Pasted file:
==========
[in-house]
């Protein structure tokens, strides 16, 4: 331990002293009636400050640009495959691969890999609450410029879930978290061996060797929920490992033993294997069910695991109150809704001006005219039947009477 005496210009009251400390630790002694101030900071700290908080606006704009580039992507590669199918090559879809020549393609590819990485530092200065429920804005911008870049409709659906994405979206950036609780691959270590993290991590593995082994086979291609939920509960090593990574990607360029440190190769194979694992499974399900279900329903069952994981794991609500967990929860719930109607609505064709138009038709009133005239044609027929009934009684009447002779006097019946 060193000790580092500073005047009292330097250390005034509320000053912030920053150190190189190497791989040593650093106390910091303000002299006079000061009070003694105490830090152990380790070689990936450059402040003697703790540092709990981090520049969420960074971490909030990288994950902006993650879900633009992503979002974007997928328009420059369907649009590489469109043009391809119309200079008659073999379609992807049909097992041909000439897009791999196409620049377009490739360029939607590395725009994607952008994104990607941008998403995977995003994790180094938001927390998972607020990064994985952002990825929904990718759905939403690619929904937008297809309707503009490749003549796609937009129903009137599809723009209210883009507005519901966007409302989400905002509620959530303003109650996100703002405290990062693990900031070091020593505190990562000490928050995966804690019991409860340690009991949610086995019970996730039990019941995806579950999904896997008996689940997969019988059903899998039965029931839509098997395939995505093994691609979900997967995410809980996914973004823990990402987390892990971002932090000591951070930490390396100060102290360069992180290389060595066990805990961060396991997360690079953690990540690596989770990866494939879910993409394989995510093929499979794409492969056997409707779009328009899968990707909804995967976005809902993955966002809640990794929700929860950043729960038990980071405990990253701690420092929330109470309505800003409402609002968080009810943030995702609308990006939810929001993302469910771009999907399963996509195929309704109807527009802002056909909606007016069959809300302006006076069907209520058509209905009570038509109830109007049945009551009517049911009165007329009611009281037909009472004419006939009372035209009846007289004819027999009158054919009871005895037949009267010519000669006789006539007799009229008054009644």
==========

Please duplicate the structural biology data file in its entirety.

[in-house]
């Protein structure tokens, strides 16, 4: 331990002293009636400050640009495959691969890999609450410029879930978290061996060797929920490992033993294997069910695991109150809704001006005219039947009477 005496210009009251400390630790002694101030900071700290908080606006704009580039992507590669199918090559879809020549393609590819990485530092200065429920804005911008870049409709659906994405979206950036609780691959270590993290991590593995082994086979291609939920509960090593990574990607360029440190190769194979694992499974399900279900329903069952994981794991609500967990929860719930109607609505064709138009038709009133005239044609027929009934009684009447002779006097019946 060193000790580092500073005047009292330097250390005034509320000053912030920053150190190189190497791989040593650093106390910091303000002299006079000061009070003694105490830090152990380790070689990936450059402040003697703790540092709990981090520049969420960074971490909030990288994950902006993650879900633009992503979002974007997928328009420059369907649009590489469109043009391809119309200079008659073999379609992807049909097992041909000439897009791999196409620049377009490739360029939607590395725009994607952008994104990607941008998403995977995003994790180094938001927390998972607020990064994985952002990825929904990718759905939403690619929904937008297809309707503009490749003549796609937009129903009137599809723009209210883009507005519901966007409302989400905002509620959530303003109650996100703002405290990062693990900031070091020593505190990562000490928050995966804690019991409860340690009991949610086995019970996730039990019941995806579950999904896997008996689940997969019988059903899998039965029931839509098997395939995505093994691609979900997967995410809980996914973004823990990402987390892990971002932090000591951070930490390396100060102290360069992180290389060595066990805990961060396991997360690079953690990540690596989770990866494939879910993409394989995510093929499979794409492969056997409707779009328009899968990707909804995967976005809902993955966002809640990794929700929860950043729960038990980071405990990253701690420092929330109470309505800003409402609002968080009810943030995702609308990006939810929001993302469910771009999907399963996509195929309704109807527009802002056909909606007016069959809300302006006076069907209520058509209905009570038509109830109007049945009551009517049911009165007329009611009281037909009472004419006939009372035209009846007289004819027999009158054919009871005895037949009267010519000669006789006539007799009229008054009644």